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Prevalence of lipid phenotypes, serum lipid behaviour over follow-up and predictors of serum lipid levels in a cohort of Mexican Mestizo early rheumatoid arthritis patients treated with conventional disease-modifying anti-rheumatic drugs

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2014 Vol.32, N°4
PI 0509, PF 0515
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PMID: 25005131 [PubMed]

Received: 25/11/2013
Accepted : 04/02/2014
In Press: 08/07/2014
Published: 23/07/2014


Our aim was to describe the prevalence of dyslipidaemia, serum lipid behaviour and predictors of serum lipid levels in a cohort of early rheumatoid arthritis (RA) patients.
Charts from 146 patients who were lipid-lowering therapy (LLT) free at inclusion and had baseline complete serum fasting lipid profile and ≥1 lipid profile/patient/year of follow-up were reviewed. Patient`s prevalence of dyslipidemia was compared to matched controls. Linear regression analysis was applied in 101 patients who achieved remission to define predictors of lipid levels according to disease activity status.
At baseline, the 146 patients were most frequently female (89.7%), middle aged (37.6±12.5 years) and had high disease activity; 37 of them (25.3%) had normal lipid profile. When compared to controls, patients had lower prevalence of hypercholesterolaemia (19.8% vs. 33.5%) and raised LDL cholesterol (22.6% vs. 33.5%), and higher prevalence of hypoaphalipoproteinemia (54.8% vs. 18.4%) and of hypertriglycediremia (28.1% vs. 4.8%), p≤0.05. During follow-up (45.6±26.3 months), 108 patients did not receive LLT; lipid levels increased up to last follow-up meanwhile DAS28, C-reactive protein and COL/HDL ratio decreased, especially during the first 2 years when RA treatment was intensive. Age, gender and body mass index predicted individual lipid levels in 101 patients who achieved remission. LLT was a strong predictor of triglycerides levels and of COL/HDL ratio only during remission.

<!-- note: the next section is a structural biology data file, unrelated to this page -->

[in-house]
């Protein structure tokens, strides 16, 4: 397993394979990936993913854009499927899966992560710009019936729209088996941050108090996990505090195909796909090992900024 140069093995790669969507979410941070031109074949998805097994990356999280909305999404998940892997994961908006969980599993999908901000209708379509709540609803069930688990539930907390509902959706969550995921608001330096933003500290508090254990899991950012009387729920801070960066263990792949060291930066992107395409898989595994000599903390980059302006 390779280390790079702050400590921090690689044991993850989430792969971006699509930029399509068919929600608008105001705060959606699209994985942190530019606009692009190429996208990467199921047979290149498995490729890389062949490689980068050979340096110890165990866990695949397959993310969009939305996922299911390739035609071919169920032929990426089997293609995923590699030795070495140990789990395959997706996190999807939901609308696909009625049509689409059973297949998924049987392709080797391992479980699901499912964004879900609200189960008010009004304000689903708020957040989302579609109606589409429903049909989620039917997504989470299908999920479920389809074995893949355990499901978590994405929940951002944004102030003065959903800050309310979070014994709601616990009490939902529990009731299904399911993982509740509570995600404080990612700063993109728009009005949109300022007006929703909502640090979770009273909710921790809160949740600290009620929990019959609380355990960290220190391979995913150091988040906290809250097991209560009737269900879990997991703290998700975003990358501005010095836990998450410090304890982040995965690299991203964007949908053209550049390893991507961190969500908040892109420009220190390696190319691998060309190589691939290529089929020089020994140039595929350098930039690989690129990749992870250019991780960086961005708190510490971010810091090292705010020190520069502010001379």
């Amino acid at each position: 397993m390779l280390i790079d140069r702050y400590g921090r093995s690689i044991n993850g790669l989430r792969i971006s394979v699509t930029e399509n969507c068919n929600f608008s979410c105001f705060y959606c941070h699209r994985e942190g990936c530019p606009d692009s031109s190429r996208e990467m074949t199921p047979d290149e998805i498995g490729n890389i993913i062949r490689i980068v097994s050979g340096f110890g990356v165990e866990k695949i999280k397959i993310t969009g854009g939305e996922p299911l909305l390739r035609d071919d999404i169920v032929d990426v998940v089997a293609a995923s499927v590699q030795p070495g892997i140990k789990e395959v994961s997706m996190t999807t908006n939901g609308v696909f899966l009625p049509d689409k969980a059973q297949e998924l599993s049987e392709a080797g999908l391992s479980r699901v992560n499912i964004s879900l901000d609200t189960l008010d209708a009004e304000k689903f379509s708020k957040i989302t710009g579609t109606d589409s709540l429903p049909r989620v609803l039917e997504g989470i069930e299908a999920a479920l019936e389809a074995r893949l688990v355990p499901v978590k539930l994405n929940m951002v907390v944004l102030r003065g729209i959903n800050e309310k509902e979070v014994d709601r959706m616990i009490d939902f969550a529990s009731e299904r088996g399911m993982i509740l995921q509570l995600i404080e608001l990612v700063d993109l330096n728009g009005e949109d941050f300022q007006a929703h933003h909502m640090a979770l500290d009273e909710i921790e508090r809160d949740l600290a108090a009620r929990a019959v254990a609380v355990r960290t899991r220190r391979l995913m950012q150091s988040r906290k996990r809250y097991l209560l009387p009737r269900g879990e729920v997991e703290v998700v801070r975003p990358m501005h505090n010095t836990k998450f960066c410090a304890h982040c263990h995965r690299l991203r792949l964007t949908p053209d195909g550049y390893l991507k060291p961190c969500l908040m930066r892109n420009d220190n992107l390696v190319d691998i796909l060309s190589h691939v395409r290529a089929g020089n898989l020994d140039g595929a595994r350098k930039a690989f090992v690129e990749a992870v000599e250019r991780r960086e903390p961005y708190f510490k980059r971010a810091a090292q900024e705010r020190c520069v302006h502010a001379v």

The prevalence of dyslipidaemia in early RA patients differed from the matched controls. During follow-up and parallel to disease activity, the COL/HDL ratio decreased. Demographic and anthropometric variables and LLT predicted individual serum lipid levels.

Rheumatology Article